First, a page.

My daughter is back working in the Mainland. She worked from home since January 25, but went back there in August, got her negative test results to cross the border, did her quarantine, and now life there is pretty normal for her – she’s planning to go swimming with local friends today (Saturday here) but might be too drowned with work to go. No masks – she has plenty, but doesn’t need them. But, and it’s a big but, most of her work colleagues are expats, and most of them are still stuck in their countries of origin or wherever they went to for the Chinese New Year holiday starting January 25, still trying to get back into China and working from home, wherever home is. So my daughter is one of a small number of staff holding the fort, as it were, including a colleague from Oregon and a few others, and that’s a bit of a struggle for her. Also, the border is still closed, so she can’t come home for visits (2 weeks quarantine when she comes back here, and then another 2 weeks quarantine when she goes back there again, just not feasible or tolerable), and it’s killing me that I can’t see her. Vaxx me now, you bastards. I’m not scared of dying, but I want to go and see my daughter.

  12. I guess to get political again, “State Capacity” discussion is fine, but I guess I am very suspicious that discussions of state capacity kind of seem to lean in a bit to the memes of a lot of US+UK Progressive types.

    The specific meme and narrative, roughly: “The state has been systematically defunded by a self-dealing rich elite that holds a “libertarian” ideology of zero government (out of a mix of decadence and self-interest), which uses populist, “anti-expert” appeals to a stupid public to maintain power, and where if it must function as a government, privatizes and contracts out its responsibilities at high cost, to crony carpet-baggers. This crisis is a prime example of this!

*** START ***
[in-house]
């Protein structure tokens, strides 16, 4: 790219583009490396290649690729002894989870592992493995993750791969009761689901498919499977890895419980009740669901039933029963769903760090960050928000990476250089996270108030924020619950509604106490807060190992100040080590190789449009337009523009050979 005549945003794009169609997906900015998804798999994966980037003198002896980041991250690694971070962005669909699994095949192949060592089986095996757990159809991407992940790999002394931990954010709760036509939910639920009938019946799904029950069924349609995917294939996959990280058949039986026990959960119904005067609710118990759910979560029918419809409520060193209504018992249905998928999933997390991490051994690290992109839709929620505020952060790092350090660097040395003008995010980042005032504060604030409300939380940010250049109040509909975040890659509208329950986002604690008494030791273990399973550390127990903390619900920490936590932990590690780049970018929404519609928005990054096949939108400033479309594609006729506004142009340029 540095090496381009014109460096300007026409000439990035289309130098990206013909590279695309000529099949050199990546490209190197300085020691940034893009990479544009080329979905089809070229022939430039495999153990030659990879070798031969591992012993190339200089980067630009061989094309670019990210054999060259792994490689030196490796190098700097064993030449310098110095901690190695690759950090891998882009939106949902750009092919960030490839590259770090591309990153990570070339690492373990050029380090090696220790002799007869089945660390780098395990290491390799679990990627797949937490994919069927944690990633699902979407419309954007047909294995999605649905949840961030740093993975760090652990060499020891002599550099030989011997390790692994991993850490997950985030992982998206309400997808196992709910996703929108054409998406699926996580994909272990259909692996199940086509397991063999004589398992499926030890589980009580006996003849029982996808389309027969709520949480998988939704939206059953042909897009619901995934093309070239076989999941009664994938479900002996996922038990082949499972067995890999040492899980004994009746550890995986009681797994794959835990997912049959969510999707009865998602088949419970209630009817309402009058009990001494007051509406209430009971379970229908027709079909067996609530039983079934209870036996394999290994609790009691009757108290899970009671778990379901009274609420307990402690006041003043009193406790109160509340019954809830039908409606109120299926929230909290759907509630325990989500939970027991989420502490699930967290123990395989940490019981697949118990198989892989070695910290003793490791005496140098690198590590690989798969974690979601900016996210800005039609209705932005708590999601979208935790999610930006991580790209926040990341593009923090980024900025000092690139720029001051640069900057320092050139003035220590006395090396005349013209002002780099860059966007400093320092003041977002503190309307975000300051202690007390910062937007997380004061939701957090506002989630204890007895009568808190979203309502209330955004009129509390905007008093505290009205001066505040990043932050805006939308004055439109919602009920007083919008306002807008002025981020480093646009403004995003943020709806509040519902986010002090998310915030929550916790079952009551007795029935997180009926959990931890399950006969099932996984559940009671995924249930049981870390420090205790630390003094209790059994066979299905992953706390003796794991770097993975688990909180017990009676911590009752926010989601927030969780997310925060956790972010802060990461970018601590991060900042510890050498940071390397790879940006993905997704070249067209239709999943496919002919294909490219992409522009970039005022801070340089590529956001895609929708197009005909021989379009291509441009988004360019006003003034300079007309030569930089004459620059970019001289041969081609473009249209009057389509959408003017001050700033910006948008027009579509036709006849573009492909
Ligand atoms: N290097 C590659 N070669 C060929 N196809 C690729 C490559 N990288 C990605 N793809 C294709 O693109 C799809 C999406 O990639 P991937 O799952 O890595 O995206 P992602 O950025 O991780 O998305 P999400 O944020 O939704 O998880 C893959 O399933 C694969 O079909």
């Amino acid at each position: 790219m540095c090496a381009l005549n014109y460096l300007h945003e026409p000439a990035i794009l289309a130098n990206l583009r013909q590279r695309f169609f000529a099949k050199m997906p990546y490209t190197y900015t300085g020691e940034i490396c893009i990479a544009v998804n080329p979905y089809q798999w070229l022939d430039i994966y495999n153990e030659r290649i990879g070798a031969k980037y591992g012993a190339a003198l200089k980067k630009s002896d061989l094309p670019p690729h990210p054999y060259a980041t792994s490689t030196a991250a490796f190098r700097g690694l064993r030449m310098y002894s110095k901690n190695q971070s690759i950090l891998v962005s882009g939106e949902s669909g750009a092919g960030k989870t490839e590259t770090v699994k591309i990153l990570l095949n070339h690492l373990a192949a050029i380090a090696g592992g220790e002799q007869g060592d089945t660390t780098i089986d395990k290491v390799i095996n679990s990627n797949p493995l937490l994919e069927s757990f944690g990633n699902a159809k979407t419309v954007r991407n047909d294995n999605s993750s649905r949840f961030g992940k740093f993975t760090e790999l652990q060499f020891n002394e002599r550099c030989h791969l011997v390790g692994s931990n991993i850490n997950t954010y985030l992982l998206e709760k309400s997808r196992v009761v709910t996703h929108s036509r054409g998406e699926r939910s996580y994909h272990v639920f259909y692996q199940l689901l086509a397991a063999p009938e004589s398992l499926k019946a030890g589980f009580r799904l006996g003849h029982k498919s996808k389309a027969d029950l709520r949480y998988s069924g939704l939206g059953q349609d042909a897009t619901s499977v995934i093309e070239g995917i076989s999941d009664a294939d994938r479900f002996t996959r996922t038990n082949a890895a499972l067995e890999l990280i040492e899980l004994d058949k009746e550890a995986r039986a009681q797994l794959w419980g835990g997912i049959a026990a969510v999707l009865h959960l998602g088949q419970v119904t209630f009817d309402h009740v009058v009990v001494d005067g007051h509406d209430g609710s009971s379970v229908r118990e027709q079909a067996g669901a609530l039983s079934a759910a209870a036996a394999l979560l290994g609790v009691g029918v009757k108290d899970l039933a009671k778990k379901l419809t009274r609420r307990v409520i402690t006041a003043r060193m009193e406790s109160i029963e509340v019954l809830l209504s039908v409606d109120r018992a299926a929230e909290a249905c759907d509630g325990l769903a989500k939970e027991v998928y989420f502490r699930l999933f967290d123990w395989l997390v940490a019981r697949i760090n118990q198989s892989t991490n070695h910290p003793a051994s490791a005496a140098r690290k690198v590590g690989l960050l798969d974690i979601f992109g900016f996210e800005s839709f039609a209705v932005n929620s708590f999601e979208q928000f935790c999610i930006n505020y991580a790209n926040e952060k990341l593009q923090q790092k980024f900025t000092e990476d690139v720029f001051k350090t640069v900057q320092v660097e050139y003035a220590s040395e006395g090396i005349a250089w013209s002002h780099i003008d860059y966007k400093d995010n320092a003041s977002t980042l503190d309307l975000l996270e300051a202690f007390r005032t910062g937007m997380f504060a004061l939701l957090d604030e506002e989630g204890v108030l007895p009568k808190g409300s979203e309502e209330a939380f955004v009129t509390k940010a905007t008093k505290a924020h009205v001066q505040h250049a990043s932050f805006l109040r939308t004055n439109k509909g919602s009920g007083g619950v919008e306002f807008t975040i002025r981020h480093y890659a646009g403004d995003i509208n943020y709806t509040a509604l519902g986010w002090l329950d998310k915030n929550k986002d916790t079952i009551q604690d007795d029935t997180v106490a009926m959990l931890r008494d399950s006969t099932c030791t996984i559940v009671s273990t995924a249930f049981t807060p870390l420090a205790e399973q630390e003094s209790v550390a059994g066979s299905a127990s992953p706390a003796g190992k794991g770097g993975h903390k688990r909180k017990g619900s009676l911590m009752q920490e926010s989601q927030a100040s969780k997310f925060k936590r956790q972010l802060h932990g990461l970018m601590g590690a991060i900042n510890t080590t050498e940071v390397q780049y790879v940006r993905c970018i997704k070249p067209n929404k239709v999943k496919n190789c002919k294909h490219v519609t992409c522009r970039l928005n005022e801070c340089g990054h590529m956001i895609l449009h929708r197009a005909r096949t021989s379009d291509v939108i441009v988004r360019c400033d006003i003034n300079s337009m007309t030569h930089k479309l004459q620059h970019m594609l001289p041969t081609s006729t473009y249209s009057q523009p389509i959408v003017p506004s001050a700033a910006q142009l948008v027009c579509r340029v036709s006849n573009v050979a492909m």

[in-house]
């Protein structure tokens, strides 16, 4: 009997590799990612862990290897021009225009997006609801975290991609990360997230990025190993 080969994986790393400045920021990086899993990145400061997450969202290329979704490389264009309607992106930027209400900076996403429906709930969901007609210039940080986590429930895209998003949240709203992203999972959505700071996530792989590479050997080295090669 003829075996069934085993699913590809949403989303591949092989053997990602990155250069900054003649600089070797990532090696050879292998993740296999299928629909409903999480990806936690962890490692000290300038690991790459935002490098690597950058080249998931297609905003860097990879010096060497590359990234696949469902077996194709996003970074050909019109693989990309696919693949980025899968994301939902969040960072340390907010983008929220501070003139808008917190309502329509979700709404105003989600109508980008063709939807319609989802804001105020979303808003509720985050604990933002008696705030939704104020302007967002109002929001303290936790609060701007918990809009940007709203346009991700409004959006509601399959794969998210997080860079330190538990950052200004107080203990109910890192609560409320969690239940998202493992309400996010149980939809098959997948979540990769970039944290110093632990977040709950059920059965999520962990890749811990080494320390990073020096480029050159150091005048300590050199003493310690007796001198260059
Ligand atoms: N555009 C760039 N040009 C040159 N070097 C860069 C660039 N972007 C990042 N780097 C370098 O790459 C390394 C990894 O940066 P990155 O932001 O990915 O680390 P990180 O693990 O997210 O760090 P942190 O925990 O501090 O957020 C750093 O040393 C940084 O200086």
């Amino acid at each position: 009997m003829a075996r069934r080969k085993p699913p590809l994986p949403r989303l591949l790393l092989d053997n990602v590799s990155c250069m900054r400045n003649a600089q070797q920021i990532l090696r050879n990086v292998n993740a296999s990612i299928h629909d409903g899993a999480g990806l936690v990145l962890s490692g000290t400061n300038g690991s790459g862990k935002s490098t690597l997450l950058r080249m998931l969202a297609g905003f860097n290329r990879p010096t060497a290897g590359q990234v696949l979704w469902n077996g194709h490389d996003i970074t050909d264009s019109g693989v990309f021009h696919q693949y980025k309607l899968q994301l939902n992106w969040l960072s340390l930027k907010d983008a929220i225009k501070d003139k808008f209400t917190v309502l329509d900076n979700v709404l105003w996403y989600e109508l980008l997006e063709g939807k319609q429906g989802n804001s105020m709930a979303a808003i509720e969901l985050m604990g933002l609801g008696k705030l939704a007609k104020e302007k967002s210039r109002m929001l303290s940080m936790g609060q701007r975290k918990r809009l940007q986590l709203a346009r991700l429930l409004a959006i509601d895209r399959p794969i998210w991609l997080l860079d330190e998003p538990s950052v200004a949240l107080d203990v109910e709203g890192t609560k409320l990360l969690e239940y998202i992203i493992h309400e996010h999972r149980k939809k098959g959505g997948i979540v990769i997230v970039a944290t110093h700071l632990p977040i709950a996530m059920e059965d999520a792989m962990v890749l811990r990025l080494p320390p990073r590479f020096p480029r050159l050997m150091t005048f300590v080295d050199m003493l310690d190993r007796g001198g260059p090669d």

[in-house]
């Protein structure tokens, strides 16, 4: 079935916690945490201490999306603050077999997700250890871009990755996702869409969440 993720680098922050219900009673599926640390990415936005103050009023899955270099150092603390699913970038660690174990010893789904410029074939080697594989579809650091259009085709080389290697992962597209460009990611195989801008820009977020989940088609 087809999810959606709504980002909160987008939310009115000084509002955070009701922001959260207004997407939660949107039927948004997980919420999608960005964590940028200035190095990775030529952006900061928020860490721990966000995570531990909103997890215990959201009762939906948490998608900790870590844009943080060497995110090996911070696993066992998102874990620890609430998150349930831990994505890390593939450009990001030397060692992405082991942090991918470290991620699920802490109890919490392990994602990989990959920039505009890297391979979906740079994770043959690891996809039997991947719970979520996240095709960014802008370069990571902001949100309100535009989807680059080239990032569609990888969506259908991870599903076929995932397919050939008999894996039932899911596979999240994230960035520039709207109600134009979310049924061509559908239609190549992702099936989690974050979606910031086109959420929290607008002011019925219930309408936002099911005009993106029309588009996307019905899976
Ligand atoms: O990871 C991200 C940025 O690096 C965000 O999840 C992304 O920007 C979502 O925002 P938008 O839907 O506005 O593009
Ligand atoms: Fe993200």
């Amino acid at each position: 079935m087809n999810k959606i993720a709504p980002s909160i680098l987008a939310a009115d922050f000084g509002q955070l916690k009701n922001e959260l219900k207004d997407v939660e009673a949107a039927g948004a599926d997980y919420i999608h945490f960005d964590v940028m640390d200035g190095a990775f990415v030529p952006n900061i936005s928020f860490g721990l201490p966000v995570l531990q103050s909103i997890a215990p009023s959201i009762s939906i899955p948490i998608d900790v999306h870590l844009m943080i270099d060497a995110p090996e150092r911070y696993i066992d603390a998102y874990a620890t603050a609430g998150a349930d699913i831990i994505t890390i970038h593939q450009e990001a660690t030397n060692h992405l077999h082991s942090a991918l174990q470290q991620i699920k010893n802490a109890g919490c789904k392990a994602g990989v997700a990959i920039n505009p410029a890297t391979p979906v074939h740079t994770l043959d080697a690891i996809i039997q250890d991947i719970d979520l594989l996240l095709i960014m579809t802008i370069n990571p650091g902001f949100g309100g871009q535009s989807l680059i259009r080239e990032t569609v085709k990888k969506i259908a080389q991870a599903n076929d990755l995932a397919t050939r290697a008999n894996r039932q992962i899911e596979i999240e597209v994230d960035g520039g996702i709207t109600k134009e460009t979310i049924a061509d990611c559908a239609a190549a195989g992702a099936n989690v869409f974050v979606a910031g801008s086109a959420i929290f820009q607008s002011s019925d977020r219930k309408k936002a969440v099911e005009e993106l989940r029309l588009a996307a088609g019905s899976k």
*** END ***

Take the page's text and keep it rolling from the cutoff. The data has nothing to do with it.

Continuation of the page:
Accordingly, we must solve this by putting all these Progressive candidates and experts who “believe in government” and who “are competent” into power, not questioning them, and generally giving them lots of money. Our virtuous reward will then be Good Government(tm)”.

    But I guess this seems less than likely to me that this is a good diagnosis of this crisis (leaving aside its generally accuracy about the state of society in even US and UK, about which I’d be not too flattering).

    The specific problems had, rather than general “state capacity”, across Europe and US, seem that there was not much precaution at the beginning (failure of WHO?), reluctance to use borders early on and maintain them through the crisis, perhaps barriers to monitoring personal data for contact tracing, and a lack of capability in redundant localized capacity for testing at scale at the start, and in general a lack of built in technical capabilities for testing and PPE (e.g. Germany, South Korea, stereotypically economies with strong production base and technical culture did better on such things?).

    (None of that seems anything that our US+UK Progressives were really particularly prescient on (and I don’t have to link the headlines back in Jan and Feb to begin to demonstrate on it, which we all know by now); they weren’t more cautious initially, they weren’t generally more keen to impose border restrictions against WHO guidance, they’ve not argued for less caution, scrutiny and restriction on the use of personal data by governments, and they haven’t really been arguing that hollowed out and offshored production and trade imposing could be problems imposing sharp constraints on resources at times of crisis (our “Just In Time” world).)